Roll over Beethoven? Not yet.
A small but happy crowd heard two rare orchestral works and a war horse from Ludwig Van Beethoven, his Seventh Symphony, in Orchestra Iowa’s “Beauty and Beethoven.” This latest successful concert opened Friday night (11/8/12) Iowa City’s West High School Auditorium, and continues Saturday night in Cedar Rapids and Sunday afternoon in Mason City.
The multiple delights are the orchestra itself, the ever ebullient conductor Timothy Hankewich and double bass virtuoso Volkan Orhon. The first half of the program features Italian composers Giuseppi Martucci (1856 to 1909) and Nino Rota (1911 to 1979).
Martucci’s “Nocturne” is pretty, in the loveliest sense of the word. The nocturnal nature of the work is evident, with smoothly flowing effects from the string sections. It is a good “opener” — quite brief and quite gorgeous.
Young concertmaster Luke Witchger is having a felicitous effect on the string sections, with passionate playing and rich result. He is a welcome upgrade for the orchestra, and has a physicality that is a pleasure to observe. This young man means business. The orchestra as a whole is sounding better and better, and blends well with the relatively intimate West High Auditorium.
Hankewich is able to coax considerable subtlety from his players, particularly in the softer dimensions.
The second work, by Nino Rota, is a sprightly piece, upbeat and pleasing. It sounds like movie music, and, indeed, Rota is best known for scoring more than 150 films. He has written for some of the finest movies ever made, including Federico Fellini’s “La Dolce Vita” and “La Strada.” Francis Ford Coppola’s “Godfather” films used his music to legendary effect.
The genuine pleasure of this work is the solo artistry of Orhon on the double bass. The instrument is large and cumbersome, and Orhon plays it as if he was dancing with a submissive bear. A faculty member of the University of Iowa’s music department, he brings a remarkable level of skill to the concert hall.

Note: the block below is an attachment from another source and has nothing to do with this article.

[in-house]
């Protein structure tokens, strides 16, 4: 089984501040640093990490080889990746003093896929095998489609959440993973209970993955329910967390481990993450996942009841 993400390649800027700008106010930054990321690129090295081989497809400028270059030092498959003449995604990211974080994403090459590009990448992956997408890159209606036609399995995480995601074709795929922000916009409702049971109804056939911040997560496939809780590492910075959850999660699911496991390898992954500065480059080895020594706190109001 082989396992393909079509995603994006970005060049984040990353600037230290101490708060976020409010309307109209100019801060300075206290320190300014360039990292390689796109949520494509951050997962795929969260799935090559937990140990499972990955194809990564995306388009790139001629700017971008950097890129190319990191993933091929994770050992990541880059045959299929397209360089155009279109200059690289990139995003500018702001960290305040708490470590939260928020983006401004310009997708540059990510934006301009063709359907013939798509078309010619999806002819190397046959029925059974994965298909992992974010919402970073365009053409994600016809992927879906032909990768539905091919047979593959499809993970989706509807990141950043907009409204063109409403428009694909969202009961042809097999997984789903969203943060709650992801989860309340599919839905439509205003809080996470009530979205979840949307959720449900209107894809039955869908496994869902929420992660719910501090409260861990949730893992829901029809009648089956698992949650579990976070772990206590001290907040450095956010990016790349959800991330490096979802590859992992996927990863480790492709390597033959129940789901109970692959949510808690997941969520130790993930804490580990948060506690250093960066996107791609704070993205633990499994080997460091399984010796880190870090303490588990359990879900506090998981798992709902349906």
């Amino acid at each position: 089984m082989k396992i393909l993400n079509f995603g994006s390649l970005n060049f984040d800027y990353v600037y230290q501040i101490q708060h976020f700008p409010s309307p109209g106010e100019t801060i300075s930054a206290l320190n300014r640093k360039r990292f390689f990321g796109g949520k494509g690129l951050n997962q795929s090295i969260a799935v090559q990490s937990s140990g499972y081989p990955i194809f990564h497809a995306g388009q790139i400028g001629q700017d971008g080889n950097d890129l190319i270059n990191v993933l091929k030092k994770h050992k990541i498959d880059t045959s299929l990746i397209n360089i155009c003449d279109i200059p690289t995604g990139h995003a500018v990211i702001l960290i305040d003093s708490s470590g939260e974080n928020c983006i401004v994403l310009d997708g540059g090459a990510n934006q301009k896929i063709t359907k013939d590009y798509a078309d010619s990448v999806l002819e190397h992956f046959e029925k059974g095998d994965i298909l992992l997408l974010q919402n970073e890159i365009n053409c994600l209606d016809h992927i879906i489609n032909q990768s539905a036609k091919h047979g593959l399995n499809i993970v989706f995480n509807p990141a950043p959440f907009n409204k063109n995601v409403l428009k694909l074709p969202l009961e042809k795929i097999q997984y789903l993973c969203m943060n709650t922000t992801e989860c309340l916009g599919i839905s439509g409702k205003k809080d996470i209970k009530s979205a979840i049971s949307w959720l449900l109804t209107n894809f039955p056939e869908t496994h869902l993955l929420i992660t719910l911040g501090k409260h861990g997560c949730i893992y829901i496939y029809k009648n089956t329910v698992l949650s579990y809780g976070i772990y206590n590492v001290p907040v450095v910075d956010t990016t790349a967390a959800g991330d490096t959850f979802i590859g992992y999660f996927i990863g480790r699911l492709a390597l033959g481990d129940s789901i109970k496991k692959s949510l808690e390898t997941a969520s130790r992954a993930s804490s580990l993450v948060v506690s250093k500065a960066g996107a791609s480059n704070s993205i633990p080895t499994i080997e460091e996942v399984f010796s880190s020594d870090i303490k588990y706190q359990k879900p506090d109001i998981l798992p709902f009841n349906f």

At times he plays with great delicacy, almost a tenderness, and at others with percussive strength. The lower register buzzes like a giant bumblebee that really wants to sing opera.
Orhon’s ovations from audience and orchestra were well deserved. Hopefully, Hankewich will feature this fine performer on a regular basis. The double bass is undergoing a renaissance, with the leadership of performers Gary Karr and Edgar Meyer.
The second half of the concert is devoted to Beethoven’s Symphony No. 7, which Hankewich proclaims is one of his favorites. Entering into this musical world is similar to involvement with a great painting like Picasso’s “Guernica” or a great novel like Tolstoy’s “War and Peace.” There is a completeness about the emotional architecture of all these powerful works, offering a deeply satisfying experience to the participant.
Beethoven’s seventh is the ultimate symphonic horse race. The galloping motif is repeated over and over, with stunning variety in its effects. The finale is exhilarating. Audience members leapt to their feet, as if just in time for a photo finish. Just when you think you’ve reached the finish line, it pops up again in the distance, and you race on even faster.
We are given over to the composer’s enormous skill, and the orchestra’s virile reading of the work.
This work is one of the finest of orchestral achievements, all the more remarkable in that Beethoven composed it in 1813, when his hearing was all but gone. By 1814, Beethoven was profoundly deaf.
Even more amazing is that the work is so very uplifting, so affirmative of the joy of the life. Wagner wrote that “this symphony is the very apotheosis of the dance. It is dance in its highest being.” This despite the agony of a genius losing the ability to hear his own music. Beethoven could no longer perform on the piano, but he continued to compose for the remaining 14 years of his life.
The second movement is a funeral march, and perhaps he poured his sadness into this section. It is one of the most exquisite pieces of music ever written, somber and beautiful and powerful all at once.
Such masterworks test an orchestra’s mettle. Orchestra Iowa is up to the challenge.
So, Chuck Berry, we won’t be asking Beethoven to “roll over,” nor will we “tell Tchaikovsky the news.” They left you behind a long time ago.
What: Orchestra Iowa: “Beauty & Beethoven:
Cedar Rapids: 7:30 p.m. Saturday (11/9), Paramount Theatre, 123 Third Ave. SE; $19 to $49, Orchestraiowa.org
Mason City: 3 p.m. Sunday, (11/10), North Iowa Area Community College; $25 advance, $30 door, 1-(888) 466-4222, Ext. 4188 or Niacc.edu/boxoffice